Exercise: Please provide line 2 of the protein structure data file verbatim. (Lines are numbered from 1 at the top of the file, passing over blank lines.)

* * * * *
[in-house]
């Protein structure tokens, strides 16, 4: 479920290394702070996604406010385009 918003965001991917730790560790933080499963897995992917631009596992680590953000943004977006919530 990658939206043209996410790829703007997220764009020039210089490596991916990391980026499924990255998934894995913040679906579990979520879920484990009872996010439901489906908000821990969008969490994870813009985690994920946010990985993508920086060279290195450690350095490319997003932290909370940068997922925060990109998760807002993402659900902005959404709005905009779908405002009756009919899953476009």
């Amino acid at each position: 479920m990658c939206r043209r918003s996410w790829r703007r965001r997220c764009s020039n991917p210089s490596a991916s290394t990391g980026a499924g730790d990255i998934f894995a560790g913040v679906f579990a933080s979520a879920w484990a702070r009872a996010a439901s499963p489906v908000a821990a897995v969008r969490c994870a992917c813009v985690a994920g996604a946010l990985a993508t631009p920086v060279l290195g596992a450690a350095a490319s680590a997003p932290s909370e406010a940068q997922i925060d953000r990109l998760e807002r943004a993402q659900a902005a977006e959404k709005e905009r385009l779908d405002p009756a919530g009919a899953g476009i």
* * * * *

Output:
């Protein structure tokens, strides 16, 4: 479920290394702070996604406010385009 918003965001991917730790560790933080499963897995992917631009596992680590953000943004977006919530 990658939206043209996410790829703007997220764009020039210089490596991916990391980026499924990255998934894995913040679906579990979520879920484990009872996010439901489906908000821990969008969490994870813009985690994920946010990985993508920086060279290195450690350095490319997003932290909370940068997922925060990109998760807002993402659900902005959404709005905009779908405002009756009919899953476009």